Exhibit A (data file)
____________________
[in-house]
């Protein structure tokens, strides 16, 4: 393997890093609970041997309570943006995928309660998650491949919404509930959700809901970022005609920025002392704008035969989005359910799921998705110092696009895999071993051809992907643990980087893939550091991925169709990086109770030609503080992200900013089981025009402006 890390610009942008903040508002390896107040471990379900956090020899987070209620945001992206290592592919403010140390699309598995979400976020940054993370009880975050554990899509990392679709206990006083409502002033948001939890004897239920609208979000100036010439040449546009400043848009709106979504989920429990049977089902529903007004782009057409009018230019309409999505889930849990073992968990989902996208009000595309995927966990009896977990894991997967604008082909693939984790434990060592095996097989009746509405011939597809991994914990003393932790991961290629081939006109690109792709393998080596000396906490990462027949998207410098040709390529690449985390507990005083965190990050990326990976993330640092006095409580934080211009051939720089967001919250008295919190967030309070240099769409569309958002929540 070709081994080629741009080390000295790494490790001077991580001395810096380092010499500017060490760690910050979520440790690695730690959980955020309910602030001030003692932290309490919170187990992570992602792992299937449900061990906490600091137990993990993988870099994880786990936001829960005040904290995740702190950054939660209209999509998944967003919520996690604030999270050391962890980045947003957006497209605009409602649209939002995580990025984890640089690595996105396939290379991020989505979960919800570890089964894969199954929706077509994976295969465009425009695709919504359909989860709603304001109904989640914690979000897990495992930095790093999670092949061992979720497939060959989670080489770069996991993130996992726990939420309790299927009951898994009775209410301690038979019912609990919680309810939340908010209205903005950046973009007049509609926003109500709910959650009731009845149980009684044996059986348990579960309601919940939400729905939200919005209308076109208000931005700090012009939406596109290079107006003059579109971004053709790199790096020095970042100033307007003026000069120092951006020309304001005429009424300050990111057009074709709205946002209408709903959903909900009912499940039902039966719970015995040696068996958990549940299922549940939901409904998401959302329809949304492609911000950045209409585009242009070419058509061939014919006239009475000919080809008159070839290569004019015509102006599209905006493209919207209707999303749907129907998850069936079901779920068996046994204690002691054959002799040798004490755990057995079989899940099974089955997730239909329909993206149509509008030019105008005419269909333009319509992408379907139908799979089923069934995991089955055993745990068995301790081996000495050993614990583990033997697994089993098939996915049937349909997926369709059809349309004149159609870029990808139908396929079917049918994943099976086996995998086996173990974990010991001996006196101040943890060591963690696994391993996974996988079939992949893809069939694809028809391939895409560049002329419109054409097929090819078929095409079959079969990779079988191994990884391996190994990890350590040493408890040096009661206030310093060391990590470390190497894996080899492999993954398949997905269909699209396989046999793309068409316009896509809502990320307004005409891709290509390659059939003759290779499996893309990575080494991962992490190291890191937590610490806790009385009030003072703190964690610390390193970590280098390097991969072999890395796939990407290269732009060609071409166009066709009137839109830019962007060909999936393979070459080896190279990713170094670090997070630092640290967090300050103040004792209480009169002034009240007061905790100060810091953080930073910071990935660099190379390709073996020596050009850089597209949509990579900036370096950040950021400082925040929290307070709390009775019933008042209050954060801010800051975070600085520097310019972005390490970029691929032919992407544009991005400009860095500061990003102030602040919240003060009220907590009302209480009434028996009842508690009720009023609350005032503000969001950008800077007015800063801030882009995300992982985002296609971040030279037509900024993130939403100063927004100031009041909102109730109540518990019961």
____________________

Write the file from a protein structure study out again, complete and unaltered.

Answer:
[in-house]
């Protein structure tokens, strides 16, 4: 393997890093609970041997309570943006995928309660998650491949919404509930959700809901970022005609920025002392704008035969989005359910799921998705110092696009895999071993051809992907643990980087893939550091991925169709990086109770030609503080992200900013089981025009402006 890390610009942008903040508002390896107040471990379900956090020899987070209620945001992206290592592919403010140390699309598995979400976020940054993370009880975050554990899509990392679709206990006083409502002033948001939890004897239920609208979000100036010439040449546009400043848009709106979504989920429990049977089902529903007004782009057409009018230019309409999505889930849990073992968990989902996208009000595309995927966990009896977990894991997967604008082909693939984790434990060592095996097989009746509405011939597809991994914990003393932790991961290629081939006109690109792709393998080596000396906490990462027949998207410098040709390529690449985390507990005083965190990050990326990976993330640092006095409580934080211009051939720089967001919250008295919190967030309070240099769409569309958002929540 070709081994080629741009080390000295790494490790001077991580001395810096380092010499500017060490760690910050979520440790690695730690959980955020309910602030001030003692932290309490919170187990992570992602792992299937449900061990906490600091137990993990993988870099994880786990936001829960005040904290995740702190950054939660209209999509998944967003919520996690604030999270050391962890980045947003957006497209605009409602649209939002995580990025984890640089690595996105396939290379991020989505979960919800570890089964894969199954929706077509994976295969465009425009695709919504359909989860709603304001109904989640914690979000897990495992930095790093999670092949061992979720497939060959989670080489770069996991993130996992726990939420309790299927009951898994009775209410301690038979019912609990919680309810939340908010209205903005950046973009007049509609926003109500709910959650009731009845149980009684044996059986348990579960309601919940939400729905939200919005209308076109208000931005700090012009939406596109290079107006003059579109971004053709790199790096020095970042100033307007003026000069120092951006020309304001005429009424300050990111057009074709709205946002209408709903959903909900009912499940039902039966719970015995040696068996958990549940299922549940939901409904998401959302329809949304492609911000950045209409585009242009070419058509061939014919006239009475000919080809008159070839290569004019015509102006599209905006493209919207209707999303749907129907998850069936079901779920068996046994204690002691054959002799040798004490755990057995079989899940099974089955997730239909329909993206149509509008030019105008005419269909333009319509992408379907139908799979089923069934995991089955055993745990068995301790081996000495050993614990583990033997697994089993098939996915049937349909997926369709059809349309004149159609870029990808139908396929079917049918994943099976086996995998086996173990974990010991001996006196101040943890060591963690696994391993996974996988079939992949893809069939694809028809391939895409560049002329419109054409097929090819078929095409079959079969990779079988191994990884391996190994990890350590040493408890040096009661206030310093060391990590470390190497894996080899492999993954398949997905269909699209396989046999793309068409316009896509809502990320307004005409891709290509390659059939003759290779499996893309990575080494991962992490190291890191937590610490806790009385009030003072703190964690610390390193970590280098390097991969072999890395796939990407290269732009060609071409166009066709009137839109830019962007060909999936393979070459080896190279990713170094670090997070630092640290967090300050103040004792209480009169002034009240007061905790100060810091953080930073910071990935660099190379390709073996020596050009850089597209949509990579900036370096950040950021400082925040929290307070709390009775019933008042209050954060801010800051975070600085520097310019972005390490970029691929032919992407544009991005400009860095500061990003102030602040919240003060009220907590009302209480009434028996009842508690009720009023609350005032503000969001950008800077007015800063801030882009995300992982985002296609971040030279037509900024993130939403100063927004100031009041909102109730109540518990019961």